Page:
In Mother Nature’s classroom
Post Independent Staff
Though their students’ brains switched to “off” mode somewhere in June, summer’s arrival hardly gave teachers a chance to rest their minds.
Soaking in the tricks and trades of specialists from the Forest Service, Bureau of Land Management, the Colorado Division of Wildlife, Colorado State University and Colorado State Forestry, teachers switched roles. They became eager students learning about forest and fire ecology through a Project Learning Tree workshop.
Teachers who came to Glenwood Springs for the workshop worked more hours in the outdoors this week than they usually do in one week in the classroom during the school year.
“We work them way beyond 8 to 5,” said Project Learning Tree coordinator Shawna Crocker. “We’re just trying to expose the teachers to as much content, activities, background and behavior of fire so that they’re excited about teaching fire.”
Working between 55 and 60 hours over the past week, teachers learned as much as they could about fire history, fire prevention, suppression and mitigation so that next fall’s curriculum might spark the minds of students awakening from a three-month break.
Like many of their students, teachers from the workshop admitted to retaining knowledge much better without long lectures. With that in mind, Crocker and the other fire and forest specialists got teachers hot, dirty and involved in hands-on activities.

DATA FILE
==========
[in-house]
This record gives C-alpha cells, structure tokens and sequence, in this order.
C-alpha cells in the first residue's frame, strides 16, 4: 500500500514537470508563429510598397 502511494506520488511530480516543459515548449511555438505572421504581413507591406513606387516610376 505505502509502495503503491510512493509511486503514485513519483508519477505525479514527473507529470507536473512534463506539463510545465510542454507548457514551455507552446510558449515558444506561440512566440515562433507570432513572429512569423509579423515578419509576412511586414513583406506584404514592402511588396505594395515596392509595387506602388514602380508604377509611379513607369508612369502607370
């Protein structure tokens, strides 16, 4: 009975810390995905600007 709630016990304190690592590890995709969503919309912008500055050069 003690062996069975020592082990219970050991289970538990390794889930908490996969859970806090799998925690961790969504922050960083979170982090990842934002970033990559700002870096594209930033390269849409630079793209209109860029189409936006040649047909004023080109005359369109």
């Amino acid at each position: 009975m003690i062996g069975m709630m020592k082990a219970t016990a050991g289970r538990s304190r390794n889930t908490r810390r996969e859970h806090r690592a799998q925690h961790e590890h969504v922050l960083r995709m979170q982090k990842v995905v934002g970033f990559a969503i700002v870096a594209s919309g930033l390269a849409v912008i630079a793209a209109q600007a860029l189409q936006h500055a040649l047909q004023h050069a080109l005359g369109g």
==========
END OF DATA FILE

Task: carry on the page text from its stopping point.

With the Match Stick Forest inquiry experiment, teachers observed the tendencies of fire.
“They love it,” Crocker said. “They can then help students to create and analyze fire behavior.”
Even more hands-on, teachers became firefighters for a day, experiencing the hot, heavy and hazardous conditions wildfires create.
“The purpose is to give a good experience and allow them to share possible careers with their students,” Crocker said.
Participants appreciated the experience. They said they were excited to take back innovative techniques to teach their students about wildfire prevention and the different careers that can come from that knowledge.
“We want them to know how to take care of the land,” teacher Pam Norton said. “They’re the ones who are going to be inheriting it, and maybe we can get them to say, ‘Hey, here’s another reason to complete my education and get a job.'”
Teachers like Jo Pustizzi realized from the workshop that she sat in the same boat as her students when it came to her proficiency on wildfires. But she said she welcomed the opportunity to increase her own understanding.
“If we’re going to educate people about things, we have to learn about them first,” Pustizzi said.
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